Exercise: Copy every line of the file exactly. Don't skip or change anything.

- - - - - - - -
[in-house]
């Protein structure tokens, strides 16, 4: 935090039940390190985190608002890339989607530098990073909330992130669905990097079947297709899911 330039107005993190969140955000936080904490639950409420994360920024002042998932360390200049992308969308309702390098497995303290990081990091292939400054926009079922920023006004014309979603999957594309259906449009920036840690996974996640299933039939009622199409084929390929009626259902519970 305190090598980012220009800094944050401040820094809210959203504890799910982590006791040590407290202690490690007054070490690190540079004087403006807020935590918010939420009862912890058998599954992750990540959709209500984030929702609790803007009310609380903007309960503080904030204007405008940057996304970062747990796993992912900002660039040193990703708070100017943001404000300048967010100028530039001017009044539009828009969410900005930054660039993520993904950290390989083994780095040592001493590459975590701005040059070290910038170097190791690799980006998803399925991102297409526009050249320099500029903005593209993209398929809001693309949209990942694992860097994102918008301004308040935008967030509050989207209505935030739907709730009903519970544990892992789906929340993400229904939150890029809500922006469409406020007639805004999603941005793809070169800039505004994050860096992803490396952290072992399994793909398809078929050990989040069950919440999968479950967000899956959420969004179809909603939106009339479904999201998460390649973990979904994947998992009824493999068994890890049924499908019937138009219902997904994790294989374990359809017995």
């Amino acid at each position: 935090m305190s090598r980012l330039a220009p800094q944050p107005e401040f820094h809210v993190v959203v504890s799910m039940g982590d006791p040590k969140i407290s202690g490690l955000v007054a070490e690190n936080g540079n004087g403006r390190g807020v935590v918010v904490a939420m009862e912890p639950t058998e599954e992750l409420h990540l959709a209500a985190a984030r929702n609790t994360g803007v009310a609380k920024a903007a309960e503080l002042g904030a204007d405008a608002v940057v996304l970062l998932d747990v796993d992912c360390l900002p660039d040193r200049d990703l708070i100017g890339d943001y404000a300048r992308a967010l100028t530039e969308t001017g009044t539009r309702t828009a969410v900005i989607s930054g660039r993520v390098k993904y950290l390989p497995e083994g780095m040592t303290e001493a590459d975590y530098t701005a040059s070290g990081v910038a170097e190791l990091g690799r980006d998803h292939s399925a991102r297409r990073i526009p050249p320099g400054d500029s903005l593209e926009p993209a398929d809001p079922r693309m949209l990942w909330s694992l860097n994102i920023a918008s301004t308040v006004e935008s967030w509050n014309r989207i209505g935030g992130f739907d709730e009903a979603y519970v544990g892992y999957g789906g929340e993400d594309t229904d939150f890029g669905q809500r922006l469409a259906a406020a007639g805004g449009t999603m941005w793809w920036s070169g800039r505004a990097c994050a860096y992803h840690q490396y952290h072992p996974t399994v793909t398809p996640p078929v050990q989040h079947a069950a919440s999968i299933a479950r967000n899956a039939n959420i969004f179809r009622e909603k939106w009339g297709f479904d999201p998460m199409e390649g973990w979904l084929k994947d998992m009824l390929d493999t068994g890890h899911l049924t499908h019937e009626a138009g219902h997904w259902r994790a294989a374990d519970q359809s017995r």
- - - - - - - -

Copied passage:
[in-house]
């Protein structure tokens, strides 16, 4: 935090039940390190985190608002890339989607530098990073909330992130669905990097079947297709899911 330039107005993190969140955000936080904490639950409420994360920024002042998932360390200049992308969308309702390098497995303290990081990091292939400054926009079922920023006004014309979603999957594309259906449009920036840690996974996640299933039939009622199409084929390929009626259902519970 305190090598980012220009800094944050401040820094809210959203504890799910982590006791040590407290202690490690007054070490690190540079004087403006807020935590918010939420009862912890058998599954992750990540959709209500984030929702609790803007009310609380903007309960503080904030204007405008940057996304970062747990796993992912900002660039040193990703708070100017943001404000300048967010100028530039001017009044539009828009969410900005930054660039993520993904950290390989083994780095040592001493590459975590701005040059070290910038170097190791690799980006998803399925991102297409526009050249320099500029903005593209993209398929809001693309949209990942694992860097994102918008301004308040935008967030509050989207209505935030739907709730009903519970544990892992789906929340993400229904939150890029809500922006469409406020007639805004999603941005793809070169800039505004994050860096992803490396952290072992399994793909398809078929050990989040069950919440999968479950967000899956959420969004179809909603939106009339479904999201998460390649973990979904994947998992009824493999068994890890049924499908019937138009219902997904994790294989374990359809017995």
């Amino acid at each position: 935090m305190s090598r980012l330039a220009p800094q944050p107005e401040f820094h809210v993190v959203v504890s799910m039940g982590d006791p040590k969140i407290s202690g490690l955000v007054a070490e690190n936080g540079n004087g403006r390190g807020v935590v918010v904490a939420m009862e912890p639950t058998e599954e992750l409420h990540l959709a209500a985190a984030r929702n609790t994360g803007v009310a609380k920024a903007a309960e503080l002042g904030a204007d405008a608002v940057v996304l970062l998932d747990v796993d992912c360390l900002p660039d040193r200049d990703l708070i100017g890339d943001y404000a300048r992308a967010l100028t530039e969308t001017g009044t539009r309702t828009a969410v900005i989607s930054g660039r993520v390098k993904y950290l390989p497995e083994g780095m040592t303290e001493a590459d975590y530098t701005a040059s070290g990081v910038a170097e190791l990091g690799r980006d998803h292939s399925a991102r297409r990073i526009p050249p320099g400054d500029s903005l593209e926009p993209a398929d809001p079922r693309m949209l990942w909330s694992l860097n994102i920023a918008s301004t308040v006004e935008s967030w509050n014309r989207i209505g935030g992130f739907d709730e009903a979603y519970v544990g892992y999957g789906g929340e993400d594309t229904d939150f890029g669905q809500r922006l469409a259906a406020a007639g805004g449009t999603m941005w793809w920036s070169g800039r505004a990097c994050a860096y992803h840690q490396y952290h072992p996974t399994v793909t398809p996640p078929v050990q989040h079947a069950a919440s999968i299933a479950r967000n899956a039939n959420i969004f179809r009622e909603k939106w009339g297709f479904d999201p998460m199409e390649g973990w979904l084929k994947d998992m009824l390929d493999t068994g890890h899911l049924t499908h019937e009626a138009g219902h997904w259902r994790a294989a374990d519970q359809s017995r």